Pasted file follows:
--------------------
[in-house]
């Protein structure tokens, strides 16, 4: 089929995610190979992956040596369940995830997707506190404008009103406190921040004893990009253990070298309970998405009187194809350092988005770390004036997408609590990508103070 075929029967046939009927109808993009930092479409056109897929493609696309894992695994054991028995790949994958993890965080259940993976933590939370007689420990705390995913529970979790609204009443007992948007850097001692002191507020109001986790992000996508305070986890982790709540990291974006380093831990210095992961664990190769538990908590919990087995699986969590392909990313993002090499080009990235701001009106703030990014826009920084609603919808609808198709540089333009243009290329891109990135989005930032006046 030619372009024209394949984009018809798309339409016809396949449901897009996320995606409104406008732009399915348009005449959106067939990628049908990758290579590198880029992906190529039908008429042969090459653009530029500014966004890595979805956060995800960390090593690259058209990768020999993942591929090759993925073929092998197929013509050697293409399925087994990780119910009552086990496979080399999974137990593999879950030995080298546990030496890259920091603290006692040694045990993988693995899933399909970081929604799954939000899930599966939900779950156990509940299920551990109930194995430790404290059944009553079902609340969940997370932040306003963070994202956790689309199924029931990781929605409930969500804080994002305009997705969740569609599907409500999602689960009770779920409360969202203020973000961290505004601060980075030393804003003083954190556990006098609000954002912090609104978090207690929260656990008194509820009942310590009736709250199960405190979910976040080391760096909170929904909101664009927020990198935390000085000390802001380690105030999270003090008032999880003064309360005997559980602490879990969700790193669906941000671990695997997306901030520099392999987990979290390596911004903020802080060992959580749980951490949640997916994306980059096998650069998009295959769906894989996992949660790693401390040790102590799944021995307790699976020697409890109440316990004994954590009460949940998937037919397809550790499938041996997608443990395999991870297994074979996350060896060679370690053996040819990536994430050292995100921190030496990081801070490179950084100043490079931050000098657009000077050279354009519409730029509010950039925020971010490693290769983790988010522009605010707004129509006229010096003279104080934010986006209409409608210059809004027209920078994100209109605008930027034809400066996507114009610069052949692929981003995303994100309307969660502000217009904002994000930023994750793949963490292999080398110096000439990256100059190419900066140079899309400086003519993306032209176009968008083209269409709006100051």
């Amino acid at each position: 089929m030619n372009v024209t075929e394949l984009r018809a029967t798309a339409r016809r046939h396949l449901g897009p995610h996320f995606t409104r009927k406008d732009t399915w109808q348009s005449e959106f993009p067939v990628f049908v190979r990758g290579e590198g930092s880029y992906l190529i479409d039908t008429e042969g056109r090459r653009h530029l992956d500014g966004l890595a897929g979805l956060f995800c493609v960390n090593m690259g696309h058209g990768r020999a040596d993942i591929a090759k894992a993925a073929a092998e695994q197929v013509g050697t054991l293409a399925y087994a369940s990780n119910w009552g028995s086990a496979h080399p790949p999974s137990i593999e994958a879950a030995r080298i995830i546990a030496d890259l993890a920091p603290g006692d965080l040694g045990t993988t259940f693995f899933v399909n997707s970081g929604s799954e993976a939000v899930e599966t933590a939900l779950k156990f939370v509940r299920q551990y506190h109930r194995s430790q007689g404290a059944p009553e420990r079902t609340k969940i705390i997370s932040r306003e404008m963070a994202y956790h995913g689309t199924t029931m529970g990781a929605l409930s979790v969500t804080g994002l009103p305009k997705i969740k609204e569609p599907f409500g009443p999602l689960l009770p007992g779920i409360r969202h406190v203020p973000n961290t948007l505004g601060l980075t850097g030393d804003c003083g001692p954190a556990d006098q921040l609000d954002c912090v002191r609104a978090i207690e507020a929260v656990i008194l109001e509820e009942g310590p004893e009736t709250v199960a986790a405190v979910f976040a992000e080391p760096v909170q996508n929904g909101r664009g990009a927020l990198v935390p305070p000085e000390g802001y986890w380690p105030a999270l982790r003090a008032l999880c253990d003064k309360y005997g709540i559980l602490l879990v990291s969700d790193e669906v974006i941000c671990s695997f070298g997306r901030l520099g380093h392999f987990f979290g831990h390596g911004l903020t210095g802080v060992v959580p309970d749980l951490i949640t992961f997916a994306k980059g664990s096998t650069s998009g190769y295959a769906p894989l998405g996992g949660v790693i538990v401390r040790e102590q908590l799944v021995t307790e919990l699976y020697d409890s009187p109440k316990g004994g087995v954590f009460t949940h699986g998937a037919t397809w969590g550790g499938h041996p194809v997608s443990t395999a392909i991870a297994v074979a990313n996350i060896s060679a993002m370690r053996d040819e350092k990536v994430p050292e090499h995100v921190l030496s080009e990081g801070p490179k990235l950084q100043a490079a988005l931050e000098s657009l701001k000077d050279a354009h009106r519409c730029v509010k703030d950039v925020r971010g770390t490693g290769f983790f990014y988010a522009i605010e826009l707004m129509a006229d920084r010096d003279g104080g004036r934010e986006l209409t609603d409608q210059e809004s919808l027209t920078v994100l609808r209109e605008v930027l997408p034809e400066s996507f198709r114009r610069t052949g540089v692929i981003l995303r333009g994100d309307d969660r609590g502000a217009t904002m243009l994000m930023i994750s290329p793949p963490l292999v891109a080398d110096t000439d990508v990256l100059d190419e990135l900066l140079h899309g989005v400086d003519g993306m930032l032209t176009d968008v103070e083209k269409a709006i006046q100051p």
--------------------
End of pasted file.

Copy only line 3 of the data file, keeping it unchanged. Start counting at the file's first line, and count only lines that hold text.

């Amino acid at each position: 089929m030619n372009v024209t075929e394949l984009r018809a029967t798309a339409r016809r046939h396949l449901g897009p995610h996320f995606t409104r009927k406008d732009t399915w109808q348009s005449e959106f993009p067939v990628f049908v190979r990758g290579e590198g930092s880029y992906l190529i479409d039908t008429e042969g056109r090459r653009h530029l992956d500014g966004l890595a897929g979805l956060f995800c493609v960390n090593m690259g696309h058209g990768r020999a040596d993942i591929a090759k894992a993925a073929a092998e695994q197929v013509g050697t054991l293409a399925y087994a369940s990780n119910w009552g028995s086990a496979h080399p790949p999974s137990i593999e994958a879950a030995r080298i995830i546990a030496d890259l993890a920091p603290g006692d965080l040694g045990t993988t259940f693995f899933v399909n997707s970081g929604s799954e993976a939000v899930e599966t933590a939900l779950k156990f939370v509940r299920q551990y506190h109930r194995s430790q007689g404290a059944p009553e420990r079902t609340k969940i705390i997370s932040r306003e404008m963070a994202y956790h995913g689309t199924t029931m529970g990781a929605l409930s979790v969500t804080g994002l009103p305009k997705i969740k609204e569609p599907f409500g009443p999602l689960l009770p007992g779920i409360r969202h406190v203020p973000n961290t948007l505004g601060l980075t850097g030393d804003c003083g001692p954190a556990d006098q921040l609000d954002c912090v002191r609104a978090i207690e507020a929260v656990i008194l109001e509820e009942g310590p004893e009736t709250v199960a986790a405190v979910f976040a992000e080391p760096v909170q996508n929904g909101r664009g990009a927020l990198v935390p305070p000085e000390g802001y986890w380690p105030a999270l982790r003090a008032l999880c253990d003064k309360y005997g709540i559980l602490l879990v990291s969700d790193e669906v974006i941000c671990s695997f070298g997306r901030l520099g380093h392999f987990f979290g831990h390596g911004l903020t210095g802080v060992v959580p309970d749980l951490i949640t992961f997916a994306k980059g664990s096998t650069s998009g190769y295959a769906p894989l998405g996992g949660v790693i538990v401390r040790e102590q908590l799944v021995t307790e919990l699976y020697d409890s009187p109440k316990g004994g087995v954590f009460t949940h699986g998937a037919t397809w969590g550790g499938h041996p194809v997608s443990t395999a392909i991870a297994v074979a990313n996350i060896s060679a993002m370690r053996d040819e350092k990536v994430p050292e090499h995100v921190l030496s080009e990081g801070p490179k990235l950084q100043a490079a988005l931050e000098s657009l701001k000077d050279a354009h009106r519409c730029v509010k703030d950039v925020r971010g770390t490693g290769f983790f990014y988010a522009i605010e826009l707004m129509a006229d920084r010096d003279g104080g004036r934010e986006l209409t609603d409608q210059e809004s919808l027209t920078v994100l609808r209109e605008v930027l997408p034809e400066s996507f198709r114009r610069t052949g540089v692929i981003l995303r333009g994100d309307d969660r609590g502000a217009t904002m243009l994000m930023i994750s290329p793949p963490l292999v891109a080398d110096t000439d990508v990256l100059d190419e990135l900066l140079h899309g989005v400086d003519g993306m930032l032209t176009d968008v103070e083209k269409a709006i006046q100051p």